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If You Think Unconditional Love Is Impossible, You Might Not Know What It Is

If You Think Unconditional Love Is Impossible, You Might Not Know What It Is

Unconditional love is a gruesome, painful and sacrificial way to care for another human being. It isn’t butterfly kisses, a steamy night of passion or the joy a son brings to his mother’s heart. It is so much deeper than that. It is endless. It is profound. It’s powerful.

But is it possible? Science[1] says it is. Mario Beauregard, professor at Montreal University’s Centre for Research into Neurophysiology and Cognition, conducted a study and found that not only do all humans have the capacity to show unconditional love but, more importantly, specific areas of the brain are activated during this process, releasing dopamine—the chemical involved in sensing pleasure. Loving unconditionally is a mutually beneficial endeavor.

Unconditional love is hard because we misunderstand what it is

Loving someone unconditionally means loving the very essence of the individual. Just as they are. Despite what they do or fail to do, with no expectation of anything in return—including love.[2] However, it is one of the most misunderstood concepts. If offering unconditional love is your mission in life, you need to beware of these 3 subtle differences:

Unconditional love is loving someone no matter what happens, but it is not accepting abuse

It is supporting a person through every situation they face. Sticking with them through the good and the bad. It is not, however, blind devotion, unrelenting commitment and enabling bad behavior. Loving someone unconditionally involves doing what is best for them no matter what it costs you.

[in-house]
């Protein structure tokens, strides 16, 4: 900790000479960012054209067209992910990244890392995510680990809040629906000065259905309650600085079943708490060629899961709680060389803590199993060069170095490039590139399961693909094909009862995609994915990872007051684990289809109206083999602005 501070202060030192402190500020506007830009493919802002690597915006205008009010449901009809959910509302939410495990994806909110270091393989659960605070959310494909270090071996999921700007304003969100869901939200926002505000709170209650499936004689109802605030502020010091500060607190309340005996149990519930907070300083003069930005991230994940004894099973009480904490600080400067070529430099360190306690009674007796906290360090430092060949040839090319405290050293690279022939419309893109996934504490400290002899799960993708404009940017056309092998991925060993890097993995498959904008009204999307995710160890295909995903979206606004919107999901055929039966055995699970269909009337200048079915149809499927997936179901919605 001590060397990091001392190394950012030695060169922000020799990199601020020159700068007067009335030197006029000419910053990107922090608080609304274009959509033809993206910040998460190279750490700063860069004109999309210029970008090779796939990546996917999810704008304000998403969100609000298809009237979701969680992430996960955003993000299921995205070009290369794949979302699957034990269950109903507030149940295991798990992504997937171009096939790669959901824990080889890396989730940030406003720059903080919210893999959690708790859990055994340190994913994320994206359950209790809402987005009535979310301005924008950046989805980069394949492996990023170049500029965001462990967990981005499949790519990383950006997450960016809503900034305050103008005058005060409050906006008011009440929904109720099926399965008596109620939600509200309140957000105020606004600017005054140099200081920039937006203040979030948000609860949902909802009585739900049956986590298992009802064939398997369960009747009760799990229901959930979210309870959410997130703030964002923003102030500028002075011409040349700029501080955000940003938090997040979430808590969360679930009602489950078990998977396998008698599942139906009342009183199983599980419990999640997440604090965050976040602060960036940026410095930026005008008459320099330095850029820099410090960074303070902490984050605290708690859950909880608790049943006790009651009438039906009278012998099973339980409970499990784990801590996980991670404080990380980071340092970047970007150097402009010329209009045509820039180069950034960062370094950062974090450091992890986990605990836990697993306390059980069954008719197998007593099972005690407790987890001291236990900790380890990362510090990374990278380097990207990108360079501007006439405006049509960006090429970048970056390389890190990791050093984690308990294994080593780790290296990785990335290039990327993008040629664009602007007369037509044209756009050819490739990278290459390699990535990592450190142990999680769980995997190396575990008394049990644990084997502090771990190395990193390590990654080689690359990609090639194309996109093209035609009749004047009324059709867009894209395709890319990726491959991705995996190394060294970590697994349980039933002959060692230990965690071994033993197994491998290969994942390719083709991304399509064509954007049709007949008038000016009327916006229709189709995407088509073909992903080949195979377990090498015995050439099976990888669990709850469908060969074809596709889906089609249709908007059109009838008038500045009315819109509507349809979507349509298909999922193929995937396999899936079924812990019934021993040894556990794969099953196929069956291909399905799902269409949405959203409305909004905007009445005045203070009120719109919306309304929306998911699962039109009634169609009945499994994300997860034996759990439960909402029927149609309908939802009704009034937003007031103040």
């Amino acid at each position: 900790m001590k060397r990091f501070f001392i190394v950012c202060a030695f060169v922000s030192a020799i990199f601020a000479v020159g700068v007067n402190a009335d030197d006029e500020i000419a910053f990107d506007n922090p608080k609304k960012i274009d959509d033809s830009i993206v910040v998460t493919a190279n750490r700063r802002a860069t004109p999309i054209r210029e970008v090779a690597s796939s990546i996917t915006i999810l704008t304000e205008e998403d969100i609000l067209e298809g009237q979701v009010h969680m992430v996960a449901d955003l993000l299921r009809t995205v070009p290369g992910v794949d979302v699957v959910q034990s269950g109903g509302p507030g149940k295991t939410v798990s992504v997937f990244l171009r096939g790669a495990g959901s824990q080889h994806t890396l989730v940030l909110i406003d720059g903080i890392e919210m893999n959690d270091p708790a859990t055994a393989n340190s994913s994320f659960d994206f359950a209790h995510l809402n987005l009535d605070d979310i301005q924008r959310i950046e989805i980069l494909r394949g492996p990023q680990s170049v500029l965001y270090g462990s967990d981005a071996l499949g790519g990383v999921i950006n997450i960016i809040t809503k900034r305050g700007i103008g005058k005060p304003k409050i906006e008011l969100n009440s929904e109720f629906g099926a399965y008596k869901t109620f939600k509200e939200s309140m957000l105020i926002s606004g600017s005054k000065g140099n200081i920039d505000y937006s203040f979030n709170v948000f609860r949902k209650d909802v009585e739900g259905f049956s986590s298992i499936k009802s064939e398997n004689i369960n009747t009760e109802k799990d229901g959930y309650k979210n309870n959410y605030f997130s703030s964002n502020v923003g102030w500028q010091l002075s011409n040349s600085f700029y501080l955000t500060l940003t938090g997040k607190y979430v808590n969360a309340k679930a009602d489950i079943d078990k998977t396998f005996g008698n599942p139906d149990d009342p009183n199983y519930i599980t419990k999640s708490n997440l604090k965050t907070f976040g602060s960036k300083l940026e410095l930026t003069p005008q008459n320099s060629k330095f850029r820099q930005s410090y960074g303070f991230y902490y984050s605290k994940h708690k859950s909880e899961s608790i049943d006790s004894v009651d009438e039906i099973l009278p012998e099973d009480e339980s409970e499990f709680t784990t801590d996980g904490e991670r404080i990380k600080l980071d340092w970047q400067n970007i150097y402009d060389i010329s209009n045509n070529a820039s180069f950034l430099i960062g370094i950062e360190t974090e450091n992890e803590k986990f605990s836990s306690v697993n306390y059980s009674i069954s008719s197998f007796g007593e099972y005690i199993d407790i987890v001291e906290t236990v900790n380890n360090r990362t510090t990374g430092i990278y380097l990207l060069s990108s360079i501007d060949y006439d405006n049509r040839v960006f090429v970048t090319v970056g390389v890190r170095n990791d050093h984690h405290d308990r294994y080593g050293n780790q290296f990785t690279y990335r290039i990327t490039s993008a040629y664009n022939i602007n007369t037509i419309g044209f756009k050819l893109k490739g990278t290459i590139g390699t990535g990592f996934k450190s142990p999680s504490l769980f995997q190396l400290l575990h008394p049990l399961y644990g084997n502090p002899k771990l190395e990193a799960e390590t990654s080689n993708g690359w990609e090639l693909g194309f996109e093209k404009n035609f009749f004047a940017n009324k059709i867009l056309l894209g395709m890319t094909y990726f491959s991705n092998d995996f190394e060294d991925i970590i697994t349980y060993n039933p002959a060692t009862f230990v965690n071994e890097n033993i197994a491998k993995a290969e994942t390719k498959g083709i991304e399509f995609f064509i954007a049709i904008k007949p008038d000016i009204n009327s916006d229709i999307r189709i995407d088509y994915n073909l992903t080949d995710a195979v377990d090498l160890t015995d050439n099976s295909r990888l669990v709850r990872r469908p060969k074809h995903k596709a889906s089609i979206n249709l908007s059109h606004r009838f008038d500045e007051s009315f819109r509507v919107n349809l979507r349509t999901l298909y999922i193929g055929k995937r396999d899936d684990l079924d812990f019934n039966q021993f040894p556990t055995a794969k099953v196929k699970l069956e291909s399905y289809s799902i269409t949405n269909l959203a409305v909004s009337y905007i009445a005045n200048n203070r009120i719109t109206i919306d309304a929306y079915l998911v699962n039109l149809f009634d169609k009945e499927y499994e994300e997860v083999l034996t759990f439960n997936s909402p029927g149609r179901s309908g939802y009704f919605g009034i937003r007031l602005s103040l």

When you love a person you want to see them happy, but that does not mean neglecting yourself or becoming a doormat. When you allow yourself to be mistreated you are teaching your loved one that it is o.k. to mistreat people. You are reinforcing bad behavior.

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Forgiveness is a vital component of practicing unconditional love. It means you must be quick to forgive but at the same time, not available for abuse.

Many people misuse the this concept as an excuse to remain in toxic and unhealthy relationships or to explain why they refuse to hold their loved one accountable.[3] Often times, this is seen in abusive relationships. The victim may claim to stay with the abuser out of love. But sometimes love may mean severing ties, calling the authorities or taking other extreme measures to get them the help they need. You do what is best for the individual despite the cost.

Unconditional love seeks to provide happiness but isn’t over-protective

Love is an action not a feeling. It is a conscious choice that you make repeatedly—moment by moment. It doesn’t happen naturally. When a mother gives birth and holds her child in her arms for the very first time, we have been led to believe that the love is instant. And as magical and poetic as that sounds, it simply isn’t true. That mother chooses to love her child. Many times that choice is made and solidified some time during the pregnancy. Think about it. When a woman discovers that she is unexpectedly pregnant, she does not immediately fall in love with the fetus. It takes time. She must choose to love her child.